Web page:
On 1 October 2004, the Disability Discrimination Act 1995 (Amendment) Regulations 2003 (the "Amending Regulations") come into force, introducing a number of changes to the Disability Discrimination Act 1995 (the "DDA"). The changes are required, in part, as a result of the implementation of a European Directive (2000/78/EC) on discrimination in employment covering a variety of grounds, including disability (the "Directive").
The main changes introduced by the Amending Regulations in an employment context will be:
- a new definition of 'discrimination' (in addition to the existing one). This makes it clear that an employer cannot treat an individual less favourably where that treatment is based on the fact that they have a disability, rather than on a consideration of their abilities (what the Directive describes as 'direct discrimination');
- the extension of the duty to make 'reasonable adjustments' (other than adjustments to the physical features of premises) to cover provisions, criteria and practices applied by employers. This is designed to achieve consistency with the definition of 'indirect discrimination' under existing sex and race discrimination legislation;
- the removal of the justification defence for a failure to make 'reasonable adjustments', except in situations where an employer does not know, and could not reasonably be expected to know, that a particular employee is disabled;
- the introduction of the statutory offence of 'harassment' in a disability context;
- the extension of protection against discrimination (including harassment) on the grounds of an individual's disability beyond the end of the employment relationship in certain circumstances;
- the removal of the current exemption within the DDA for employers with fewer than 15 employees, so that its provisions will apply to all employers (other than the armed forces), irrespective of their size;
- the extension of the scope of the DDA to cover categories of employment (including the fire service, police force, prison service and those employed on ships, hovercraft or airplanes) and categories of relationship (including partnerships, barristers/advocates and pupils, qualifications bodies and relationships arising from periods of practical work experience) currently excluded from its terms;
- the establishment of an 8 week time limit for employers to respond to questionnaires produced under the DDA, to replace the current requirement to reply within a "reasonable period"; and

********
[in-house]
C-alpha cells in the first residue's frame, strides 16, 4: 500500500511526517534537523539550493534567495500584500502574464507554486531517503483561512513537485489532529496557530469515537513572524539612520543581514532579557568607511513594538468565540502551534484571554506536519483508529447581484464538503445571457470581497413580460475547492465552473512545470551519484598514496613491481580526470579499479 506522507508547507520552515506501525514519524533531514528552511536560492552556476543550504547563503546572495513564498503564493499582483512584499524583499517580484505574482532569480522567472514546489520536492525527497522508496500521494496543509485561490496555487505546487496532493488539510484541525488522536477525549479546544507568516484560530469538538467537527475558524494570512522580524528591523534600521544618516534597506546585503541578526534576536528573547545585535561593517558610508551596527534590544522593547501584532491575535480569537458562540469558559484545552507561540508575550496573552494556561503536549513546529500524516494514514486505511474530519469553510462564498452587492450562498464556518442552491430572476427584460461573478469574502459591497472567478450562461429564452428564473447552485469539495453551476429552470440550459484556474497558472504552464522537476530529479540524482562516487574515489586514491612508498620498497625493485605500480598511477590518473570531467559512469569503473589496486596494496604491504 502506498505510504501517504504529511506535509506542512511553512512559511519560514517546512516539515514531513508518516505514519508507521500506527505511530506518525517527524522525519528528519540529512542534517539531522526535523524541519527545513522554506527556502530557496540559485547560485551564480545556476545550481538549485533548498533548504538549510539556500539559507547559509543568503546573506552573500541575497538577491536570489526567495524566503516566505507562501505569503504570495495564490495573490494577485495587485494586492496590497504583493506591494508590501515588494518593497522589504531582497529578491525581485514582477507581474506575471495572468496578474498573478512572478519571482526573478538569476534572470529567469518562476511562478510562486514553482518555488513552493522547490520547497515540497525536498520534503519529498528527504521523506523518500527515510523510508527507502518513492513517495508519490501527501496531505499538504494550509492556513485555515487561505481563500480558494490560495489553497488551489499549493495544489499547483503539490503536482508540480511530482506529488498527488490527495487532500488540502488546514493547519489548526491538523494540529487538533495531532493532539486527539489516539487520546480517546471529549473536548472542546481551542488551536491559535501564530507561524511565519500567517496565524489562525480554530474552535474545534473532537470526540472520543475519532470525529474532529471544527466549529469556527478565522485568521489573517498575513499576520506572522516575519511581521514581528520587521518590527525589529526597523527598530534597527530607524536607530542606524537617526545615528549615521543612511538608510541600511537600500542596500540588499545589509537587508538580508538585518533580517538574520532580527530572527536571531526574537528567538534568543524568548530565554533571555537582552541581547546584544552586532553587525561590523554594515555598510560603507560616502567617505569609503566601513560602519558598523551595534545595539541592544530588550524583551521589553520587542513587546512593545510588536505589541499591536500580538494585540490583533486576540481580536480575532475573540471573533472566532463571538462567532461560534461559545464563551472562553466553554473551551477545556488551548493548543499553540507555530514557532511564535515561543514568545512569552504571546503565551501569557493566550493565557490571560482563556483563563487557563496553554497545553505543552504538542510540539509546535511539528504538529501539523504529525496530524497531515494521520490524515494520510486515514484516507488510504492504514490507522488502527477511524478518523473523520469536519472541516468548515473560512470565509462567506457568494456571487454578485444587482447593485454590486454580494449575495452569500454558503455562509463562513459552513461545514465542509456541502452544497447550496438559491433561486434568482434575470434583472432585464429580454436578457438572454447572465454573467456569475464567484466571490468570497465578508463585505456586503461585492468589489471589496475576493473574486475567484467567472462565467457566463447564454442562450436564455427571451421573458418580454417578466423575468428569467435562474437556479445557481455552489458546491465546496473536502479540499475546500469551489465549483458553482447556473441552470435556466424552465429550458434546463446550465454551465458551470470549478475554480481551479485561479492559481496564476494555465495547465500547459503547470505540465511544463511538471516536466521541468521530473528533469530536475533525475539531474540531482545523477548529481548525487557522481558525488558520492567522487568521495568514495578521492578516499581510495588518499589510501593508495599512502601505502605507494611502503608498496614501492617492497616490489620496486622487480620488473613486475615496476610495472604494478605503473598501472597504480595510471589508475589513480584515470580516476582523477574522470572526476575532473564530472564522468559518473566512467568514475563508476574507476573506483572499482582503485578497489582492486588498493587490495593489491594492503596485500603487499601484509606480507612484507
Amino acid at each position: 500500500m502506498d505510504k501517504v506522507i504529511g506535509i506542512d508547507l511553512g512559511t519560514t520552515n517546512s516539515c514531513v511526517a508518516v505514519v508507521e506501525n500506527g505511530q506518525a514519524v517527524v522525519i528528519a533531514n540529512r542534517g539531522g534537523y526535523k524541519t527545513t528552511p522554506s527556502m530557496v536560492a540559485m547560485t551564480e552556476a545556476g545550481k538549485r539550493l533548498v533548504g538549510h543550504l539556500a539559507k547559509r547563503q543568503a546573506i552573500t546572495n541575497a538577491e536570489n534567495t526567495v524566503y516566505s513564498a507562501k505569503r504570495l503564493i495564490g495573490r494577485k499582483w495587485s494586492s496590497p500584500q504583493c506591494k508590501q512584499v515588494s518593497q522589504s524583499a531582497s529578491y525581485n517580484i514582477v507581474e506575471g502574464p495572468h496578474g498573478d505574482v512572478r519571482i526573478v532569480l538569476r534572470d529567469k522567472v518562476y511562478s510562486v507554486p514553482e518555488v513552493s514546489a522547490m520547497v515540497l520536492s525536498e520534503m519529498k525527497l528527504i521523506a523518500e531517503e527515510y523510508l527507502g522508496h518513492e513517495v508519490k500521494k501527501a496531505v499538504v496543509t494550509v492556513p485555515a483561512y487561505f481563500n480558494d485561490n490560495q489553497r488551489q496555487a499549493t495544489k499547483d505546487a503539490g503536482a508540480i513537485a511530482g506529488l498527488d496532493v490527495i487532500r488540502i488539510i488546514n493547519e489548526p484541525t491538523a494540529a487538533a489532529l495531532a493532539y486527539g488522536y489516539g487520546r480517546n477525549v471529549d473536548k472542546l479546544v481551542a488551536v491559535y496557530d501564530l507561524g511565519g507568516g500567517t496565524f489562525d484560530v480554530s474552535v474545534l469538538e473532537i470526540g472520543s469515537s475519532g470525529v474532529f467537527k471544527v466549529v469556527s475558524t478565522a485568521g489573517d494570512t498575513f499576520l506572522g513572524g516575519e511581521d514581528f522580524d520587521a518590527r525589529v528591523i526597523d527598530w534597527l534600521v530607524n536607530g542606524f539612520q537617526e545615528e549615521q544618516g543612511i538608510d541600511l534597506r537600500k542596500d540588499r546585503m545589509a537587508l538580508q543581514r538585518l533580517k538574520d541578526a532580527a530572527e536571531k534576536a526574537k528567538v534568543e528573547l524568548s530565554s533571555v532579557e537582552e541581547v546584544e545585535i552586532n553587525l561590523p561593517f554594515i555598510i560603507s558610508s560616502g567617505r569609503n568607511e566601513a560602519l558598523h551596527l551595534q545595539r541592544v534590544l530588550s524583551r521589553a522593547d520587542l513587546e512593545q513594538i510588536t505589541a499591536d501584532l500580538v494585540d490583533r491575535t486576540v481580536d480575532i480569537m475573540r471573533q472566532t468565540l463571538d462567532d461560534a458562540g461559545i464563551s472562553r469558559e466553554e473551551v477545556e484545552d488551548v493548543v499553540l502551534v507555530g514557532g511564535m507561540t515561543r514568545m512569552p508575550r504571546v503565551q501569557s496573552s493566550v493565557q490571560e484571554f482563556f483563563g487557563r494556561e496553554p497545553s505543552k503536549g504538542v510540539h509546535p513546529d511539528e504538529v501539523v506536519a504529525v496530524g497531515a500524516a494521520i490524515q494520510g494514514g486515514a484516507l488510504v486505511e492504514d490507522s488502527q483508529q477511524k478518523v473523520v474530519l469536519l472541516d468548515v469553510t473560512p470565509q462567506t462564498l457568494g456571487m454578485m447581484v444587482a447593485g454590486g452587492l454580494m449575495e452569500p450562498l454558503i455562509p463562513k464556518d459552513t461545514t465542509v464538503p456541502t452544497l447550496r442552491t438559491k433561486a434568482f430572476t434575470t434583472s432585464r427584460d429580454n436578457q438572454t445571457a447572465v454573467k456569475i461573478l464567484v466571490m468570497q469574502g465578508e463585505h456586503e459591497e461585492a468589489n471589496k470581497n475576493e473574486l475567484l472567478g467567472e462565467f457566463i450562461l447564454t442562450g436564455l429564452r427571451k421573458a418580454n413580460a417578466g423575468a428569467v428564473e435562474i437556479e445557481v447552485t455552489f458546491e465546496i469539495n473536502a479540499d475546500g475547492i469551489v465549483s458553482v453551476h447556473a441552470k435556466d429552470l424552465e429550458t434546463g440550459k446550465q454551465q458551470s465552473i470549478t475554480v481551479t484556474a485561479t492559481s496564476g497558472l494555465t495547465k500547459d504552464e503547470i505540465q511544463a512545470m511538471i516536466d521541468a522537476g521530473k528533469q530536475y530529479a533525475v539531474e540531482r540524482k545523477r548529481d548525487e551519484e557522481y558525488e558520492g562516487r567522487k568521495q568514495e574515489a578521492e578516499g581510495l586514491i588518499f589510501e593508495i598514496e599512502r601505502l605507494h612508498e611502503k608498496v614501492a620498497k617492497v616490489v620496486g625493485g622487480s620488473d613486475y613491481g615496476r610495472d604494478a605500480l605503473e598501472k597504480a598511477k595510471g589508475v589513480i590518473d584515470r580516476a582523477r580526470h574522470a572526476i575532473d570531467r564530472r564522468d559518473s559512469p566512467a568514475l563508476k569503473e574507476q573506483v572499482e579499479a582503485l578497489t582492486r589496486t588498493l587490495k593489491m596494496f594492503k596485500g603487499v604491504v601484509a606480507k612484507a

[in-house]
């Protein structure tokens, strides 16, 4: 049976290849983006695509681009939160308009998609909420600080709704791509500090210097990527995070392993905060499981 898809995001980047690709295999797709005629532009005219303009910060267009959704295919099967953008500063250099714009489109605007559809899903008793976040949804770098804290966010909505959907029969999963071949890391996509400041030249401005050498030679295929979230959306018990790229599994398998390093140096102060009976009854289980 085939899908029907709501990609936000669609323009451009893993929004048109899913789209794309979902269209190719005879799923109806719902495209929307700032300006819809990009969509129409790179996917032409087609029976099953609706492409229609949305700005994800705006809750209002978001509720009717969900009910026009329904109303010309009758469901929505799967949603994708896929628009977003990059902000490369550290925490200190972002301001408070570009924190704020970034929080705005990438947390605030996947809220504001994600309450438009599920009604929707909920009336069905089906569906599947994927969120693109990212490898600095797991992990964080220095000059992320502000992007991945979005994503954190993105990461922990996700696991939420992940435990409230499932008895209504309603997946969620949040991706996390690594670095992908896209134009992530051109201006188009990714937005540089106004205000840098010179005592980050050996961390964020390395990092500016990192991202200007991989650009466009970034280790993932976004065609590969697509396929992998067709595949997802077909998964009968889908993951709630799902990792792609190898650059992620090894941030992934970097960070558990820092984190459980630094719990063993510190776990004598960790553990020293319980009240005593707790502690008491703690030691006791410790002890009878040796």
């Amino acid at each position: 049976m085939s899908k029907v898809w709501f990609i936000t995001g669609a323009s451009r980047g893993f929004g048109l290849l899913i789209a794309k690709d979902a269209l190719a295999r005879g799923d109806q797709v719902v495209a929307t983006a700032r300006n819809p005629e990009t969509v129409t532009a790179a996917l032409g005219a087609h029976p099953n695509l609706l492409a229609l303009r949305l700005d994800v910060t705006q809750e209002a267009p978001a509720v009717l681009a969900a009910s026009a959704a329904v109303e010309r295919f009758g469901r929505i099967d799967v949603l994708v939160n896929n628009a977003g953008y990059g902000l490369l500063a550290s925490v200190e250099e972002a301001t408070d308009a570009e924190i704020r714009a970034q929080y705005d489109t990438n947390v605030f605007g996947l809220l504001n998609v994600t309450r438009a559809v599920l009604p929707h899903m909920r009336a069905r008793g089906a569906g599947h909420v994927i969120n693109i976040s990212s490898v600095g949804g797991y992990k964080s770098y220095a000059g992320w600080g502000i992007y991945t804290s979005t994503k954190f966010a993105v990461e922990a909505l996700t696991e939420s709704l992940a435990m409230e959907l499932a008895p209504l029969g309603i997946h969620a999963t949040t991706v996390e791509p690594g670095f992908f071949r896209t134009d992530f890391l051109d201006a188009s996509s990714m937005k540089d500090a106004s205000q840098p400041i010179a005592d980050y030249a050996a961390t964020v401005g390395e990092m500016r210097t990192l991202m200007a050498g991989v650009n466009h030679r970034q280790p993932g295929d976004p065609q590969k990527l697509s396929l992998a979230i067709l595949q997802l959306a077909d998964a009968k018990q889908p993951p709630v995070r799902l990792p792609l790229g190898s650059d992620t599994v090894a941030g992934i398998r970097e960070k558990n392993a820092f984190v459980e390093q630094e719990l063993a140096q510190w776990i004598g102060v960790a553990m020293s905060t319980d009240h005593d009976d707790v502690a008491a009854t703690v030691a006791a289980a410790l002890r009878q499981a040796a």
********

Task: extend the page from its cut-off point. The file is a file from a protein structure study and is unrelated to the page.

- the reversal of the burden of proof in employment tribunal proceedings so that, once a complainant has established facts from which discrimination could be inferred, it will be for the employer to prove that it has not discriminated against them unlawfully.
The Disability Rights Commission has published Codes of Practice to accompany the Amending Regulations (the "Codes of Practice"). These will come into force at the same time as the Amending Regulations and will replace the current disability Codes of Practice issued under the DDA. In this regard, please see our earlier Law-Now entitled 'Disability discrimination- Consultation on new codes of practice'. The Codes of Practice, like the ACAS and Data Protection codes, will not be legally binding. However, they will give practical guidance on how to interpret the law and prevent discrimination against disabled people and will be taken into account by courts and employment tribunals, where relevant.
Click here for the Amending Regulations and the Codes of Practice are available by clicking here.
If you require any further advice on disability discrimination issues and the likely impact on your business of the changes set out above, please contact Simon Jeffreys at [email protected] or on +44 (0)20 7367 3421 or Anthony Fincham at [email protected] or on +44 (0)20 7367 2783 or Alex Green at [email protected] or on +44 (0)1224 621764